US president-elect Joe Biden on Monday nominated distinguished diplomat William Burns to head of the CIA, bringing in a senior negotiator who served in both Russia and the Middle East to head the agency.
Mr Burns, 64, is a career diplomat who has served under successive US Republican and Democratic presidents from Ronald Reagan to Barack Obama. He brings 33 years of diplomatic experience to the CIA, an unprecedented resume in the history of the agency.
He brings in a vast knowledge of the Middle East, having been ambassador in the region, intimately involved with the Iran negotiations since 2006 and as the former assistant secretary of state for Near East affairs. He is also fluent in Russian and also speaks Arabic and French.
Among key positions that Mr Burns held at the State Department were deputy secretary of state (2011-2014), under-secretary of political affairs (2008-2011), ambassador to Russia (2005-2008), ambassador to Jordan (1998-2001) and assistant-secretary for near east affairs (2001-2005).
In a statement, Mr Biden hailed Ambassador Burns’ record as “a consummate professional full of integrity who will bring the facts and independence that our national security demands.”
Mr Biden listed cyberattacks emanating from Moscow, the challenge China poses and the threat “faced from terrorists and other non-state actors” as key challenges that Mr Burns is equipped to handle.
"He shares my profound belief that intelligence must be apolitical and that the dedicated intelligence professionals serving our nation deserve our gratitude and respect," Mr Biden, who takes office next week, said in a statement.
His nomination is being met by high praise from both sides of the aisle in Washington, suggesting that he will have a smooth confirmation in the Senate.
Two other contenders for the post, Michael Morell and David Cohen, praised Mr Burns’ nomination.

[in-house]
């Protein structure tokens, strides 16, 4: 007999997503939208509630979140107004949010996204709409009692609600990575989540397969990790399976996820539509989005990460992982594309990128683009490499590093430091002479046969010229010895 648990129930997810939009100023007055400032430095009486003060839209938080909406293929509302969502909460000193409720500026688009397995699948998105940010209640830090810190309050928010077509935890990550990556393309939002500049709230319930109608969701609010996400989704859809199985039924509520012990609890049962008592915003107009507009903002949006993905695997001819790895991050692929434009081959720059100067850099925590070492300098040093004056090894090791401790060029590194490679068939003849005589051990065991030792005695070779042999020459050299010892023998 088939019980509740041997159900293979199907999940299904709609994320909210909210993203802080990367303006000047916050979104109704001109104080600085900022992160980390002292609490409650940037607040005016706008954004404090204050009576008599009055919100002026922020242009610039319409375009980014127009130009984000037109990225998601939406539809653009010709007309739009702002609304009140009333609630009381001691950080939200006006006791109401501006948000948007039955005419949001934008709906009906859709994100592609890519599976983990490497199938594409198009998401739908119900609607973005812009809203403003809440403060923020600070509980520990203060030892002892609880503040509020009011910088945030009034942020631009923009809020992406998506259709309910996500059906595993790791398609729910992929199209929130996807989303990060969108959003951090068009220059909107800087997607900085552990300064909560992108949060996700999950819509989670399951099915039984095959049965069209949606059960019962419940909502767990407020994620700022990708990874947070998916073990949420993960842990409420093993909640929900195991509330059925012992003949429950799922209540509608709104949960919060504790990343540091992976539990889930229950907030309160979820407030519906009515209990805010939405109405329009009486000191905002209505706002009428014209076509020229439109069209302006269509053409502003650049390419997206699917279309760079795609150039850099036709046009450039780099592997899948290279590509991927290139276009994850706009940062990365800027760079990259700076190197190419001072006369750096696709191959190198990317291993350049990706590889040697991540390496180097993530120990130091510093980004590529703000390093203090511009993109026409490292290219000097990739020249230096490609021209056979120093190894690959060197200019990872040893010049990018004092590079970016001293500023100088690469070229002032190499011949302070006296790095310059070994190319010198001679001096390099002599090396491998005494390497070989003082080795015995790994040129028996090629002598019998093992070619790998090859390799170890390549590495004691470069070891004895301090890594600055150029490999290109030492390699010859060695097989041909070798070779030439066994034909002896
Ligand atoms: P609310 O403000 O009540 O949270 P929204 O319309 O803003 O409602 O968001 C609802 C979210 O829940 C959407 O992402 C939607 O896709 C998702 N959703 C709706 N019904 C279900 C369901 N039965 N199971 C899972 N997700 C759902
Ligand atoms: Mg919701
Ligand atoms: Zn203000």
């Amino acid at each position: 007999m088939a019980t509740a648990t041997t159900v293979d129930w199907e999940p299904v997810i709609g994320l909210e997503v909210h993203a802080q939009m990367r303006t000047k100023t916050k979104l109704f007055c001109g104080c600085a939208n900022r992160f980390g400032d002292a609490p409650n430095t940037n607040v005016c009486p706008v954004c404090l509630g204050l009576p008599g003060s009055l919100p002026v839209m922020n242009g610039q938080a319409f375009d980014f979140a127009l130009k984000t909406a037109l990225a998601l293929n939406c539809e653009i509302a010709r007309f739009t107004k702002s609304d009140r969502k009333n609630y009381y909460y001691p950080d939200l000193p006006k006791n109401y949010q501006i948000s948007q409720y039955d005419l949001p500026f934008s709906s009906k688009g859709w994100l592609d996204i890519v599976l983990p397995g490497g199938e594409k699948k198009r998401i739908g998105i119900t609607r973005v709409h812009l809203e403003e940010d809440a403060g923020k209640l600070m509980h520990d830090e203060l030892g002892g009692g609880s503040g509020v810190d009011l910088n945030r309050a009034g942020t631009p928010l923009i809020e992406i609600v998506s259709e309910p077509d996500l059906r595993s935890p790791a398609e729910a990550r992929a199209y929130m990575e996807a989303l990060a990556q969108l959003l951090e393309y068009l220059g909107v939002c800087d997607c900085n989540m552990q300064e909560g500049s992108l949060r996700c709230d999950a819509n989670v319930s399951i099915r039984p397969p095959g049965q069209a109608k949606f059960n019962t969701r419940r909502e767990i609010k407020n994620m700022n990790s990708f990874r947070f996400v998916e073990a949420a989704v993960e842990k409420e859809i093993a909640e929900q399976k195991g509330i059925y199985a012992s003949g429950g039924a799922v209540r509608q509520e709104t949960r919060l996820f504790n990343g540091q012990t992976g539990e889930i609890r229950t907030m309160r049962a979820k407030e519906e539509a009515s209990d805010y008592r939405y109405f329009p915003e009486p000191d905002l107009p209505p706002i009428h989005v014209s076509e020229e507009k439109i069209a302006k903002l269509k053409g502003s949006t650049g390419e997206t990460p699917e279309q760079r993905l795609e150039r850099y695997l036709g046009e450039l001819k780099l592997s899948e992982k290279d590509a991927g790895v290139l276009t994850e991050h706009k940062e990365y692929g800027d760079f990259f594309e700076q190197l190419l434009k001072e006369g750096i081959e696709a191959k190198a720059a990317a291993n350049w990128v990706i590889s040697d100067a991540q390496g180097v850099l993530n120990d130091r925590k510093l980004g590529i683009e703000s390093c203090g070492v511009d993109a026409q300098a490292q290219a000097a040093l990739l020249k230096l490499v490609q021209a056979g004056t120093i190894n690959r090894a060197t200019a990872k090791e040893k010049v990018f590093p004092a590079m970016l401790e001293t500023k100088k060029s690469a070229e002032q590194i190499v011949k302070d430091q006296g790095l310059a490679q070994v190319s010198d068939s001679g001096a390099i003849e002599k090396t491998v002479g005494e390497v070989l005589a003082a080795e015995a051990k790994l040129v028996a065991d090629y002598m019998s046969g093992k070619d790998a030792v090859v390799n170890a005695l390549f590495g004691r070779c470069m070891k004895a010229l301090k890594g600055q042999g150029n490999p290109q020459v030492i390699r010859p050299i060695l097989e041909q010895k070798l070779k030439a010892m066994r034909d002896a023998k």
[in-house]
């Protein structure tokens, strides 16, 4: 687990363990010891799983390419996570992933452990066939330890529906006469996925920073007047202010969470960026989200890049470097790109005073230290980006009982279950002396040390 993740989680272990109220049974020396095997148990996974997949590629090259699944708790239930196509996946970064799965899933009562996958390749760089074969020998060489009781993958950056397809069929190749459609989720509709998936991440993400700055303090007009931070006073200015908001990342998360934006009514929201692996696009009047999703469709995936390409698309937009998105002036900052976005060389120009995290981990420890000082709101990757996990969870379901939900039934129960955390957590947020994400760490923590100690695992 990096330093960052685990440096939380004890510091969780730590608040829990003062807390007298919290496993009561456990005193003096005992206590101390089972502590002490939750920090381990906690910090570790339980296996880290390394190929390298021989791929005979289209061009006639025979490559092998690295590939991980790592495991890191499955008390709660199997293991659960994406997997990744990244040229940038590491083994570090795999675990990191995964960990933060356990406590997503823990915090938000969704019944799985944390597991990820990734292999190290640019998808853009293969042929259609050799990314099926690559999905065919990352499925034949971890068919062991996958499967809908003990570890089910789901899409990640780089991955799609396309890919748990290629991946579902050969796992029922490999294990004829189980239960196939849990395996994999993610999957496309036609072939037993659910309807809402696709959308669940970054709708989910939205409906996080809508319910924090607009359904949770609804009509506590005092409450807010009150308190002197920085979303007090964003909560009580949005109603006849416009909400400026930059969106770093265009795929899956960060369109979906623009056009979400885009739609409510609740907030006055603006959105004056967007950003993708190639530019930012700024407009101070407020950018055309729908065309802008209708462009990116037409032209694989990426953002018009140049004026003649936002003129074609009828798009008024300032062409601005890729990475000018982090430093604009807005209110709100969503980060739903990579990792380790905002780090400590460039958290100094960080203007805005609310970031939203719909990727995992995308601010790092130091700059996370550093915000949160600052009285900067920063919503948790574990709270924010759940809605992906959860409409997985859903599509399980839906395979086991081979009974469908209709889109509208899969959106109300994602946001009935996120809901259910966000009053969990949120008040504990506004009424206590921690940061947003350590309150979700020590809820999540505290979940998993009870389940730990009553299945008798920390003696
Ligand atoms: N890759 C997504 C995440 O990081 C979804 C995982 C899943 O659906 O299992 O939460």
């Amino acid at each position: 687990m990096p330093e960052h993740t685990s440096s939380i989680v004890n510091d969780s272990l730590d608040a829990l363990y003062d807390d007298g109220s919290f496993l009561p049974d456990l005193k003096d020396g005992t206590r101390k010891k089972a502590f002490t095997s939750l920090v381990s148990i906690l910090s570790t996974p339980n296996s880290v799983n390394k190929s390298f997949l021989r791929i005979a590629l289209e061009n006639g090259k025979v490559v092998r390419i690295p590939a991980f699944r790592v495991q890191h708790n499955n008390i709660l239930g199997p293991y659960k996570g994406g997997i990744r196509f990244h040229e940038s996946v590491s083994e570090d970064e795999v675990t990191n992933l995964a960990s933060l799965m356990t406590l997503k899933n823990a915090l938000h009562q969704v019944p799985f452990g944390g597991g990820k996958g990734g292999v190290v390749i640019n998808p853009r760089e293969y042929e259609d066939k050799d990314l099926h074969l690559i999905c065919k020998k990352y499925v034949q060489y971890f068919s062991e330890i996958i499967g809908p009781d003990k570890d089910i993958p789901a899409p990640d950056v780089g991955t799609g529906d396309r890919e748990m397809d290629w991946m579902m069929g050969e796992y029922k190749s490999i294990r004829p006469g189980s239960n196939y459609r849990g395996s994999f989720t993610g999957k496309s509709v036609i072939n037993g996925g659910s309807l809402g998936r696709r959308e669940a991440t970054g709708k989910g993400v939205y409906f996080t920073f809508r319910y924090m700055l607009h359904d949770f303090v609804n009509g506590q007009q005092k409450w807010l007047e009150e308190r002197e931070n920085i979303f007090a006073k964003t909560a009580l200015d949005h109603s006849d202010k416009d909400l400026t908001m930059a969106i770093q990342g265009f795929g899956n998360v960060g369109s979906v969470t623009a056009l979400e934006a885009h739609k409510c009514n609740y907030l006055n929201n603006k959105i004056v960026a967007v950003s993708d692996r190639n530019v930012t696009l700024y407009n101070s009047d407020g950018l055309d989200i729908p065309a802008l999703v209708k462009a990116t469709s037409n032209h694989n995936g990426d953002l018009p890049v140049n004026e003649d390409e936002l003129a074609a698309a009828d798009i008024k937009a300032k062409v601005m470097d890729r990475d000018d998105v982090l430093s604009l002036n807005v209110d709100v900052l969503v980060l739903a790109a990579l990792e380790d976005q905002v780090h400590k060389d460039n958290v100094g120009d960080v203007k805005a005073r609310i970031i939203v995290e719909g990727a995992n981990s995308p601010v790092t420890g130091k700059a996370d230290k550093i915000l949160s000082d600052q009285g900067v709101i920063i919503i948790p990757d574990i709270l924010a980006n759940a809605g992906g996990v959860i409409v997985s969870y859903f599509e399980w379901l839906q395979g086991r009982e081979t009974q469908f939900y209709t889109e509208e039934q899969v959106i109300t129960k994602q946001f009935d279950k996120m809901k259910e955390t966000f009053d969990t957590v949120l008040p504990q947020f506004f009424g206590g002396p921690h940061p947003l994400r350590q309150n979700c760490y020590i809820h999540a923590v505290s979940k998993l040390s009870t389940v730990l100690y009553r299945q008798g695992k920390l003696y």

“His command of the issues, his deep respect for intelligence, and his care for people” will make him successful in the role Mr Morell said on Twitter.
Former diplomat Alberto Fernandez, who is conservative-leaning and worked with Mr Burns in Jordan and at the State Department, called the nomination “a superb choice.”
“He is a man of the highest integrity and ability,” Mr Fernandez said on Twitter.
It is the last high-profile nomination awaited from Mr Biden before he takes office on January 20.
Mr Burns’ nomination is another indication of Mr Biden’s cohesive foreign policy team, and one that increases the chances of negotiations with Iran.
The nominee worked closely with incoming national security advisor Jake Sullivan in conducting the secret negotiating channel with Iran in 2011 that led to the signing of the nuclear deal in 2015.
Outgoing US President Donald Trump abandoned the deal in 2018, eliciting harsh criticism from Mr Burns and Mr Sullivan in a piece they co-authored for the Carnegie Endowment for International Peace where the CIA nominee is president.
"Contacts with the Iranians are not a reward for bad behaviour and we should have no illusions that they will engage productively on all our concerns,” Mr Burns and Mr Sullivan wrote.
"But diplomacy is the best way to test intentions and define the realm of the possible, repair the damage our unilateral turn has inflicted on our international partnerships, and invest in more effective coercion if and when it's needed to focus minds in Tehran," they said.